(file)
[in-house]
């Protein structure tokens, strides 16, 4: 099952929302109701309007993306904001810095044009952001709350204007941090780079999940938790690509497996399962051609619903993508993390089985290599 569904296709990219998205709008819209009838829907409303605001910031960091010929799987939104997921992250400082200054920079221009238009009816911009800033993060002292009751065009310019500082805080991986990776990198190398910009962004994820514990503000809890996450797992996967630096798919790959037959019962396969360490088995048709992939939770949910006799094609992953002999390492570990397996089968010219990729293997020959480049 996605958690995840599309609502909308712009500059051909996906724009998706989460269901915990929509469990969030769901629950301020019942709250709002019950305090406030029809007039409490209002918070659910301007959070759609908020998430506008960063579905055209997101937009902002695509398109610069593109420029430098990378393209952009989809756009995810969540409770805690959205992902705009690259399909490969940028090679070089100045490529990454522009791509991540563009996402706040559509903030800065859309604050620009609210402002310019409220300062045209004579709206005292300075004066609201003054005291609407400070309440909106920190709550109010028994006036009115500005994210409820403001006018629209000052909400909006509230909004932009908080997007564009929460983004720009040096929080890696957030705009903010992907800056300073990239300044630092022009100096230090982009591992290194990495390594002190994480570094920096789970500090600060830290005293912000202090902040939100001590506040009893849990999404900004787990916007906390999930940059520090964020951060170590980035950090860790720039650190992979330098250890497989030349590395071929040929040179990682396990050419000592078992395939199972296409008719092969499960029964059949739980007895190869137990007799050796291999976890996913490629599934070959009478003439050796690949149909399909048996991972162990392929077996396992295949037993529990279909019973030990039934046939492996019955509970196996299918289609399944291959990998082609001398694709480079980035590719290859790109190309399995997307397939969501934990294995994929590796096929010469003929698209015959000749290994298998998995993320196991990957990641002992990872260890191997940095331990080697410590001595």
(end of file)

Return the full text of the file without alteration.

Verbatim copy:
[in-house]
């Protein structure tokens, strides 16, 4: 099952929302109701309007993306904001810095044009952001709350204007941090780079999940938790690509497996399962051609619903993508993390089985290599 569904296709990219998205709008819209009838829907409303605001910031960091010929799987939104997921992250400082200054920079221009238009009816911009800033993060002292009751065009310019500082805080991986990776990198190398910009962004994820514990503000809890996450797992996967630096798919790959037959019962396969360490088995048709992939939770949910006799094609992953002999390492570990397996089968010219990729293997020959480049 996605958690995840599309609502909308712009500059051909996906724009998706989460269901915990929509469990969030769901629950301020019942709250709002019950305090406030029809007039409490209002918070659910301007959070759609908020998430506008960063579905055209997101937009902002695509398109610069593109420029430098990378393209952009989809756009995810969540409770805690959205992902705009690259399909490969940028090679070089100045490529990454522009791509991540563009996402706040559509903030800065859309604050620009609210402002310019409220300062045209004579709206005292300075004066609201003054005291609407400070309440909106920190709550109010028994006036009115500005994210409820403001006018629209000052909400909006509230909004932009908080997007564009929460983004720009040096929080890696957030705009903010992907800056300073990239300044630092022009100096230090982009591992290194990495390594002190994480570094920096789970500090600060830290005293912000202090902040939100001590506040009893849990999404900004787990916007906390999930940059520090964020951060170590980035950090860790720039650190992979330098250890497989030349590395071929040929040179990682396990050419000592078992395939199972296409008719092969499960029964059949739980007895190869137990007799050796291999976890996913490629599934070959009478003439050796690949149909399909048996991972162990392929077996396992295949037993529990279909019973030990039934046939492996019955509970196996299918289609399944291959990998082609001398694709480079980035590719290859790109190309399995997307397939969501934990294995994929590796096929010469003929698209015959000749290994298998998995993320196991990957990641002992990872260890191997940095331990080697410590001595």